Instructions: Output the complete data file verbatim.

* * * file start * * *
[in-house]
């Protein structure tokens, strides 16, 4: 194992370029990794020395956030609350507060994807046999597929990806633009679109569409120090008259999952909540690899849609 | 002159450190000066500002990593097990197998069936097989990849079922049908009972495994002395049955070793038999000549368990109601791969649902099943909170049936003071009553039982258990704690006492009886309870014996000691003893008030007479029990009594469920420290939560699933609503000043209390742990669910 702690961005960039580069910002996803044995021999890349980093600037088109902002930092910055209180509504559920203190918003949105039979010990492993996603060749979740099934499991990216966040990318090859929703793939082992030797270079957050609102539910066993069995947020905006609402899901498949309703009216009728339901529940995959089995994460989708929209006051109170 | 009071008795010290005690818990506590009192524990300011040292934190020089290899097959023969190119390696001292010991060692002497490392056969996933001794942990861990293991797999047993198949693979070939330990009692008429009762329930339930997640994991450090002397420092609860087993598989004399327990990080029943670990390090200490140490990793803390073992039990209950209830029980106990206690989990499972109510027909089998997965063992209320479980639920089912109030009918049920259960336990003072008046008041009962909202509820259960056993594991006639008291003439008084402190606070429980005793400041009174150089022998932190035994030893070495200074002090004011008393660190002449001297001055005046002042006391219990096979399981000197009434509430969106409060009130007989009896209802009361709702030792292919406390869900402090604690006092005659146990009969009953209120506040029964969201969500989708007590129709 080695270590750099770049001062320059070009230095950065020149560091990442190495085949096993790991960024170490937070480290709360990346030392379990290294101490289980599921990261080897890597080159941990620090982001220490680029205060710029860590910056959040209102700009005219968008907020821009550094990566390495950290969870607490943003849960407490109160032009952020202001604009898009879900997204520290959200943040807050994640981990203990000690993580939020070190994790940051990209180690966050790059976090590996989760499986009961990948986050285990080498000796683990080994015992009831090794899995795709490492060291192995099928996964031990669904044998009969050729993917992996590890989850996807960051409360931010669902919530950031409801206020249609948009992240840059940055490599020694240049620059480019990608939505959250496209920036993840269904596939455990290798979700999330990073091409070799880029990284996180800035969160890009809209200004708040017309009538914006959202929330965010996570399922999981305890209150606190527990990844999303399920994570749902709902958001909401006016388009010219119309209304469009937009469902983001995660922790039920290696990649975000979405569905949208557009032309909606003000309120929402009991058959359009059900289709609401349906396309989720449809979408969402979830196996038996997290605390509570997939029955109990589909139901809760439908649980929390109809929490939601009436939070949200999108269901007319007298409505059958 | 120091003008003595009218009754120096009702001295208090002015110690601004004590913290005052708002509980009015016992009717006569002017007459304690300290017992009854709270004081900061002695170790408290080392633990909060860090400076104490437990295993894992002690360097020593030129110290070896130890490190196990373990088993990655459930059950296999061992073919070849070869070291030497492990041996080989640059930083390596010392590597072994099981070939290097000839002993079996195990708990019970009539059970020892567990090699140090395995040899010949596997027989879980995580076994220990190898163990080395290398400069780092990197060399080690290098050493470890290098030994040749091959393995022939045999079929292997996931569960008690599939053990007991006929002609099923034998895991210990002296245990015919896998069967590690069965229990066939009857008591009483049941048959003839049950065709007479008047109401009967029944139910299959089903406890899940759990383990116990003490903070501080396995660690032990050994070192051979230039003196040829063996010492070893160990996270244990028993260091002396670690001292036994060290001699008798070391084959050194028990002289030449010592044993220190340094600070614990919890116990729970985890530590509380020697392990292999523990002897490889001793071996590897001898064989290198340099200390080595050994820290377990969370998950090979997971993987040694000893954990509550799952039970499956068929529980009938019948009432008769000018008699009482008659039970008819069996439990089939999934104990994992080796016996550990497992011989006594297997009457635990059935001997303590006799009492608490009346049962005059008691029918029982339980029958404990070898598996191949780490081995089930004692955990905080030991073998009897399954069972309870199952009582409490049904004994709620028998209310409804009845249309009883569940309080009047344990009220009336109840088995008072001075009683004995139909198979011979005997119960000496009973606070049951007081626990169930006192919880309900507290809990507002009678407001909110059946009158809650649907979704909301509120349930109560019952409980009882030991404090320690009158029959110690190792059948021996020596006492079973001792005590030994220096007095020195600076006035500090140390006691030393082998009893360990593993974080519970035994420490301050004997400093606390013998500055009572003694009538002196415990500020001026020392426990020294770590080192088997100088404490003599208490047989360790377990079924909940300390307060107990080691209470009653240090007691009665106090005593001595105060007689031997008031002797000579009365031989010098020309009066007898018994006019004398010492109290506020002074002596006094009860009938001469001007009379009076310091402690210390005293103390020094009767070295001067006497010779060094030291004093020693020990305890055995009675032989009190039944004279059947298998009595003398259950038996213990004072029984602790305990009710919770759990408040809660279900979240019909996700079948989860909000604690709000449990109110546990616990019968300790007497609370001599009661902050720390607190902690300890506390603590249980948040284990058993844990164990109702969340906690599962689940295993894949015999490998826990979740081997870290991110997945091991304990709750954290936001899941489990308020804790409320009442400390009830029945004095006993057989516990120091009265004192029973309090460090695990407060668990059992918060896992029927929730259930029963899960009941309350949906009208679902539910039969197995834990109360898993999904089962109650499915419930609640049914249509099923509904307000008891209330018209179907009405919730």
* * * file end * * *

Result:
[in-house]
């Protein structure tokens, strides 16, 4: 194992370029990794020395956030609350507060994807046999597929990806633009679109569409120090008259999952909540690899849609 | 002159450190000066500002990593097990197998069936097989990849079922049908009972495994002395049955070793038999000549368990109601791969649902099943909170049936003071009553039982258990704690006492009886309870014996000691003893008030007479029990009594469920420290939560699933609503000043209390742990669910 702690961005960039580069910002996803044995021999890349980093600037088109902002930092910055209180509504559920203190918003949105039979010990492993996603060749979740099934499991990216966040990318090859929703793939082992030797270079957050609102539910066993069995947020905006609402899901498949309703009216009728339901529940995959089995994460989708929209006051109170 | 009071008795010290005690818990506590009192524990300011040292934190020089290899097959023969190119390696001292010991060692002497490392056969996933001794942990861990293991797999047993198949693979070939330990009692008429009762329930339930997640994991450090002397420092609860087993598989004399327990990080029943670990390090200490140490990793803390073992039990209950209830029980106990206690989990499972109510027909089998997965063992209320479980639920089912109030009918049920259960336990003072008046008041009962909202509820259960056993594991006639008291003439008084402190606070429980005793400041009174150089022998932190035994030893070495200074002090004011008393660190002449001297001055005046002042006391219990096979399981000197009434509430969106409060009130007989009896209802009361709702030792292919406390869900402090604690006092005659146990009969009953209120506040029964969201969500989708007590129709 080695270590750099770049001062320059070009230095950065020149560091990442190495085949096993790991960024170490937070480290709360990346030392379990290294101490289980599921990261080897890597080159941990620090982001220490680029205060710029860590910056959040209102700009005219968008907020821009550094990566390495950290969870607490943003849960407490109160032009952020202001604009898009879900997204520290959200943040807050994640981990203990000690993580939020070190994790940051990209180690966050790059976090590996989760499986009961990948986050285990080498000796683990080994015992009831090794899995795709490492060291192995099928996964031990669904044998009969050729993917992996590890989850996807960051409360931010669902919530950031409801206020249609948009992240840059940055490599020694240049620059480019990608939505959250496209920036993840269904596939455990290798979700999330990073091409070799880029990284996180800035969160890009809209200004708040017309009538914006959202929330965010996570399922999981305890209150606190527990990844999303399920994570749902709902958001909401006016388009010219119309209304469009937009469902983001995660922790039920290696990649975000979405569905949208557009032309909606003000309120929402009991058959359009059900289709609401349906396309989720449809979408969402979830196996038996997290605390509570997939029955109990589909139901809760439908649980929390109809929490939601009436939070949200999108269901007319007298409505059958 | 120091003008003595009218009754120096009702001295208090002015110690601004004590913290005052708002509980009015016992009717006569002017007459304690300290017992009854709270004081900061002695170790408290080392633990909060860090400076104490437990295993894992002690360097020593030129110290070896130890490190196990373990088993990655459930059950296999061992073919070849070869070291030497492990041996080989640059930083390596010392590597072994099981070939290097000839002993079996195990708990019970009539059970020892567990090699140090395995040899010949596997027989879980995580076994220990190898163990080395290398400069780092990197060399080690290098050493470890290098030994040749091959393995022939045999079929292997996931569960008690599939053990007991006929002609099923034998895991210990002296245990015919896998069967590690069965229990066939009857008591009483049941048959003839049950065709007479008047109401009967029944139910299959089903406890899940759990383990116990003490903070501080396995660690032990050994070192051979230039003196040829063996010492070893160990996270244990028993260091002396670690001292036994060290001699008798070391084959050194028990002289030449010592044993220190340094600070614990919890116990729970985890530590509380020697392990292999523990002897490889001793071996590897001898064989290198340099200390080595050994820290377990969370998950090979997971993987040694000893954990509550799952039970499956068929529980009938019948009432008769000018008699009482008659039970008819069996439990089939999934104990994992080796016996550990497992011989006594297997009457635990059935001997303590006799009492608490009346049962005059008691029918029982339980029958404990070898598996191949780490081995089930004692955990905080030991073998009897399954069972309870199952009582409490049904004994709620028998209310409804009845249309009883569940309080009047344990009220009336109840088995008072001075009683004995139909198979011979005997119960000496009973606070049951007081626990169930006192919880309900507290809990507002009678407001909110059946009158809650649907979704909301509120349930109560019952409980009882030991404090320690009158029959110690190792059948021996020596006492079973001792005590030994220096007095020195600076006035500090140390006691030393082998009893360990593993974080519970035994420490301050004997400093606390013998500055009572003694009538002196415990500020001026020392426990020294770590080192088997100088404490003599208490047989360790377990079924909940300390307060107990080691209470009653240090007691009665106090005593001595105060007689031997008031002797000579009365031989010098020309009066007898018994006019004398010492109290506020002074002596006094009860009938001469001007009379009076310091402690210390005293103390020094009767070295001067006497010779060094030291004093020693020990305890055995009675032989009190039944004279059947298998009595003398259950038996213990004072029984602790305990009710919770759990408040809660279900979240019909996700079948989860909000604690709000449990109110546990616990019968300790007497609370001599009661902050720390607190902690300890506390603590249980948040284990058993844990164990109702969340906690599962689940295993894949015999490998826990979740081997870290991110997945091991304990709750954290936001899941489990308020804790409320009442400390009830029945004095006993057989516990120091009265004192029973309090460090695990407060668990059992918060896992029927929730259930029963899960009941309350949906009208679902539910039969197995834990109360898993999904089962109650499915419930609640049914249509099923509904307000008891209330018209179907009405919730």